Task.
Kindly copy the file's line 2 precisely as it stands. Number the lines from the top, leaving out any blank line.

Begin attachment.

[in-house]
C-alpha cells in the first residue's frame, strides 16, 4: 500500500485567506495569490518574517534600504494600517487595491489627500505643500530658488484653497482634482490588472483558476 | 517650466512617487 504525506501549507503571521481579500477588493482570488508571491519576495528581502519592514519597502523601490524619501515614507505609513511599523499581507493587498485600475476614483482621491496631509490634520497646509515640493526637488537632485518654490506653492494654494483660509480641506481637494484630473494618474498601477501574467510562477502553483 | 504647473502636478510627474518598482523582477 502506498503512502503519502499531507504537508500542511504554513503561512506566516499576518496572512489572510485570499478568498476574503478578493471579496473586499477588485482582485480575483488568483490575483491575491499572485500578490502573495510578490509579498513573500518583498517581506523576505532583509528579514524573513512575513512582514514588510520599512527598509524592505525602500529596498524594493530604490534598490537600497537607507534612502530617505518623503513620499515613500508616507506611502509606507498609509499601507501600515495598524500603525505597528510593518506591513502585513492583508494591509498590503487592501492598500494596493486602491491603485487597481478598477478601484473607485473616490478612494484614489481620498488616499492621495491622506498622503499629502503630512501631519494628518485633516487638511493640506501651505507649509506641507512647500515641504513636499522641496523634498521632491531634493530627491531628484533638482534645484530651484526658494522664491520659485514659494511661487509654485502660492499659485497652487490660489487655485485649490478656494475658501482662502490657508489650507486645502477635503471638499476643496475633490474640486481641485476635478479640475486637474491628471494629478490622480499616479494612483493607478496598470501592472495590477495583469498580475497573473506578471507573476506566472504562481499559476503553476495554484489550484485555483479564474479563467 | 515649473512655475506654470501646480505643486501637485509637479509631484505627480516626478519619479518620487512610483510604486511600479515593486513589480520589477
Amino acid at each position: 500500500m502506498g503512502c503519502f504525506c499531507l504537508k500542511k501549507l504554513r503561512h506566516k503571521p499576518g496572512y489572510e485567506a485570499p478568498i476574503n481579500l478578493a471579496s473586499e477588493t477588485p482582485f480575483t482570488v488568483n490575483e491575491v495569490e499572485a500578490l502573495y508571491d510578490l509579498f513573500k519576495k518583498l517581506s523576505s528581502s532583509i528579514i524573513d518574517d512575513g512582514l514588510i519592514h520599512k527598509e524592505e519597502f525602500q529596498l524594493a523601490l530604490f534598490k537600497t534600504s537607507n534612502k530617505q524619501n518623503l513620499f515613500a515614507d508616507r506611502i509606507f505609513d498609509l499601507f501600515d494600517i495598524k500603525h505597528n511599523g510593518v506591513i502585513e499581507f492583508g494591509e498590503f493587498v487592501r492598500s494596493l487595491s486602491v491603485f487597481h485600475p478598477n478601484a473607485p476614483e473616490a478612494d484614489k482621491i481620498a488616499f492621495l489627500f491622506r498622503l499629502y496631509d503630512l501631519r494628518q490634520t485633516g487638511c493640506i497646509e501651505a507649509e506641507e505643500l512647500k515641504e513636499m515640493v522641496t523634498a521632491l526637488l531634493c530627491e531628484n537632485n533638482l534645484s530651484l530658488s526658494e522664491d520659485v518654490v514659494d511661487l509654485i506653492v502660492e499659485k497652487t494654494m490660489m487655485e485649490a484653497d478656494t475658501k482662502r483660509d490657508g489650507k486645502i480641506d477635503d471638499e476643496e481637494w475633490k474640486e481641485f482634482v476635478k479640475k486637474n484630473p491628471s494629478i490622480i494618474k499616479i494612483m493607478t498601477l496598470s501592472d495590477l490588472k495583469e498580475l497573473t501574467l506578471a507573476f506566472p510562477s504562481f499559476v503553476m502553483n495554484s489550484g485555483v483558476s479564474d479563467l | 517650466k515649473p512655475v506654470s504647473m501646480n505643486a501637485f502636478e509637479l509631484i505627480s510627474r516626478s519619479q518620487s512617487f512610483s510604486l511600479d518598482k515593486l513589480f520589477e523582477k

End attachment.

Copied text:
C-alpha cells in the first residue's frame, strides 16, 4: 500500500485567506495569490518574517534600504494600517487595491489627500505643500530658488484653497482634482490588472483558476 | 517650466512617487 504525506501549507503571521481579500477588493482570488508571491519576495528581502519592514519597502523601490524619501515614507505609513511599523499581507493587498485600475476614483482621491496631509490634520497646509515640493526637488537632485518654490506653492494654494483660509480641506481637494484630473494618474498601477501574467510562477502553483 | 504647473502636478510627474518598482523582477 502506498503512502503519502499531507504537508500542511504554513503561512506566516499576518496572512489572510485570499478568498476574503478578493471579496473586499477588485482582485480575483488568483490575483491575491499572485500578490502573495510578490509579498513573500518583498517581506523576505532583509528579514524573513512575513512582514514588510520599512527598509524592505525602500529596498524594493530604490534598490537600497537607507534612502530617505518623503513620499515613500508616507506611502509606507498609509499601507501600515495598524500603525505597528510593518506591513502585513492583508494591509498590503487592501492598500494596493486602491491603485487597481478598477478601484473607485473616490478612494484614489481620498488616499492621495491622506498622503499629502503630512501631519494628518485633516487638511493640506501651505507649509506641507512647500515641504513636499522641496523634498521632491531634493530627491531628484533638482534645484530651484526658494522664491520659485514659494511661487509654485502660492499659485497652487490660489487655485485649490478656494475658501482662502490657508489650507486645502477635503471638499476643496475633490474640486481641485476635478479640475486637474491628471494629478490622480499616479494612483493607478496598470501592472495590477495583469498580475497573473506578471507573476506566472504562481499559476503553476495554484489550484485555483479564474479563467 | 515649473512655475506654470501646480505643486501637485509637479509631484505627480516626478519619479518620487512610483510604486511600479515593486513589480520589477